Essays on People, Place & Purpose

Investing in What Works for America's Communities

What Works News Round-Up – January 16, 2015

by Admin

In the News

Here is some of the latest poverty and community development news from this past week.

The Washington Post (1/16/15) Majority Of U.S. Public School Students Are In Poverty
For the first time in at least 50 years, a majority of U.S. public school students come from low-income families, according to a new analysis of 2013 federal data, a statistic that has profound implications for the nation. (1/14/15) War On Poverty: Head Start Gives Children Educational Boost
Nearly 50 years after it was established, Head Start is still serving thousands of children locally and keeping parent involvement a top priority.

Brookings Institute, Education and Development Blog (1/13/15) Early Childhood Development: We Know The Benefits, But What Are The Costs?
When it comes to early childhood development (ECD), we know quite a bit about how different programs impact young children. However, we know much less about their cost and hence cost-effectiveness.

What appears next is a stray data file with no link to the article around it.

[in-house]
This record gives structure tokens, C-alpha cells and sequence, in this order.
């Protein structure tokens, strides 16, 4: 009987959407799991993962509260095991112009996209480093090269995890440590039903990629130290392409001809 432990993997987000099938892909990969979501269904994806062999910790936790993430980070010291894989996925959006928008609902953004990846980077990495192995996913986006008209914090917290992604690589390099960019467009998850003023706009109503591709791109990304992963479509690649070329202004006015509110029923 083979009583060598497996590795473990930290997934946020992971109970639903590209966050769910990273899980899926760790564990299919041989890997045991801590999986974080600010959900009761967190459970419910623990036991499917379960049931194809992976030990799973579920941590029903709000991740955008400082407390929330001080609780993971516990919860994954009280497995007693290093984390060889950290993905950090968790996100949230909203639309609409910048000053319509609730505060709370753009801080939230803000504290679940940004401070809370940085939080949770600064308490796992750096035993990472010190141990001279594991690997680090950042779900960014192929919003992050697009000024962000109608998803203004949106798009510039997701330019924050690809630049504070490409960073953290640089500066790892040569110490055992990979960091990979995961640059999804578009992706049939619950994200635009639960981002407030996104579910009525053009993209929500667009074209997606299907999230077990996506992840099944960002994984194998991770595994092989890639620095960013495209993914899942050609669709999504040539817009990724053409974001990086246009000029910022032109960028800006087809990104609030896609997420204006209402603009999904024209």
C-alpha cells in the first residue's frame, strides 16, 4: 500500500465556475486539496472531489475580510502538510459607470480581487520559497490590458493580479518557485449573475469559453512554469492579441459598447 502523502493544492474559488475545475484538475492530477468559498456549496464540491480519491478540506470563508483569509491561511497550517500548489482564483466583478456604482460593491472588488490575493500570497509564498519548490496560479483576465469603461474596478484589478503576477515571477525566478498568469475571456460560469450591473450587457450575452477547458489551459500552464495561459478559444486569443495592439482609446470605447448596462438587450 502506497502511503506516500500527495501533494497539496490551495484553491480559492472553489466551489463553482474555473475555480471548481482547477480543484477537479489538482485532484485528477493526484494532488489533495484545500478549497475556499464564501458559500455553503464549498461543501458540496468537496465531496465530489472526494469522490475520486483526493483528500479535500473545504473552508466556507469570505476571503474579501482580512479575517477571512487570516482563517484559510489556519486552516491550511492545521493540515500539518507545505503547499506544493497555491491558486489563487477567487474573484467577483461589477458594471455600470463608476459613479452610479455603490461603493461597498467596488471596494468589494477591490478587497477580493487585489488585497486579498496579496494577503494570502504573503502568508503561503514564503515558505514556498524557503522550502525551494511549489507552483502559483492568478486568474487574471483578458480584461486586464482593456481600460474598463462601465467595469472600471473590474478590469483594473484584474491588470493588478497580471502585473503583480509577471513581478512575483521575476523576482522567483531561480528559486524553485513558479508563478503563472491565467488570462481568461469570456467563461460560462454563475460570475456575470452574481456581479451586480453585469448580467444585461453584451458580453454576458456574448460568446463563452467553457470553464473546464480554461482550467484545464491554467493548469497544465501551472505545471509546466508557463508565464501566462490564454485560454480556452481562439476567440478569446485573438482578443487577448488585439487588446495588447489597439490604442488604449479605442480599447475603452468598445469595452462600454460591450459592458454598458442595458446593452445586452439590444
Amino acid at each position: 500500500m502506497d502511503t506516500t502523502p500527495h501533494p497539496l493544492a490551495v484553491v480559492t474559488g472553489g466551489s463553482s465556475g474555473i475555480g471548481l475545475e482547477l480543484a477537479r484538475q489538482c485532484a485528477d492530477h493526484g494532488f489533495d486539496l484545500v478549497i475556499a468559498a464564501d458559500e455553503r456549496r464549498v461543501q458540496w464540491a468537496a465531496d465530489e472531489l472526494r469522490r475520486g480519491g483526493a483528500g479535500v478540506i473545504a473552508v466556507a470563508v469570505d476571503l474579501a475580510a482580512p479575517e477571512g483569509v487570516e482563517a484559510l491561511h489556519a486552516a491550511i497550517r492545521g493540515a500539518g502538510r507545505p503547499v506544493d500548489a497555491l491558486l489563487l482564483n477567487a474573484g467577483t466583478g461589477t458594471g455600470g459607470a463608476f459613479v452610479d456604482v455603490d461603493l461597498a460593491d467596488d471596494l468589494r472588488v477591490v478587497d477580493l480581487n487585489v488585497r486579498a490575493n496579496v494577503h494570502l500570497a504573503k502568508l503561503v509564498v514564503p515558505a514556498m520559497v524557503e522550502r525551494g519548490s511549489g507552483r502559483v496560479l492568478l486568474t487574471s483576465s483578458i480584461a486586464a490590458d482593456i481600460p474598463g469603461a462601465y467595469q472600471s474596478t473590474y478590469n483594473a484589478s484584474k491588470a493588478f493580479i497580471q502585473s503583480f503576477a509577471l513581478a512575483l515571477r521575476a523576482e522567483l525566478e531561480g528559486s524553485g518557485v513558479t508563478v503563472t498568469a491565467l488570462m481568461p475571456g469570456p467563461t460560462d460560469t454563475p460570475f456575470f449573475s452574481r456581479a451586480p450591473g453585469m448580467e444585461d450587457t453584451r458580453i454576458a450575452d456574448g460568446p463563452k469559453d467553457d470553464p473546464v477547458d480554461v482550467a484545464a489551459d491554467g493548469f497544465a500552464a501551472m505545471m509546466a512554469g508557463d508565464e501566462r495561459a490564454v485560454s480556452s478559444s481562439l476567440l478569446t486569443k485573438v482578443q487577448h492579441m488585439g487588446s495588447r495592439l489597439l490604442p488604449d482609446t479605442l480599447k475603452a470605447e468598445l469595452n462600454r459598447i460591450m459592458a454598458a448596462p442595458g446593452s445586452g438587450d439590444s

The New York Times (1/12/15) Varied Routes To Safer Streets
Are the streets in your neighborhood safe for walking? Not just for able-bodied, cognitively sound, safety-conscious adults, but also for those with physical or cognitive impairments, pedestrians in a hurry, and especially children and teens who are often distracted?

City Lab (1/12/15) What Does Living ‘Close’ To Transit Really Mean?
The question of how far people will walk to reach a transit stop has a pretty significant impact on the shape of cities.

National Journal (1/9/15) A Different Approach To Breaking The Cycle Of Poverty
Many of the people walking the long blocks of Mechanicsville grew up poor, and their children are likely to be poor, too. 

TIME (1/8/15) Despite The Statistics, We Haven’t Lost The War On Poverty
It’s been more than a half-century since President Johnson officially launched the War on Poverty, in his State of the Union address delivered on this day in 1964, and declared that the U.S. had “the power to eliminate poverty from an entire continental nation.”


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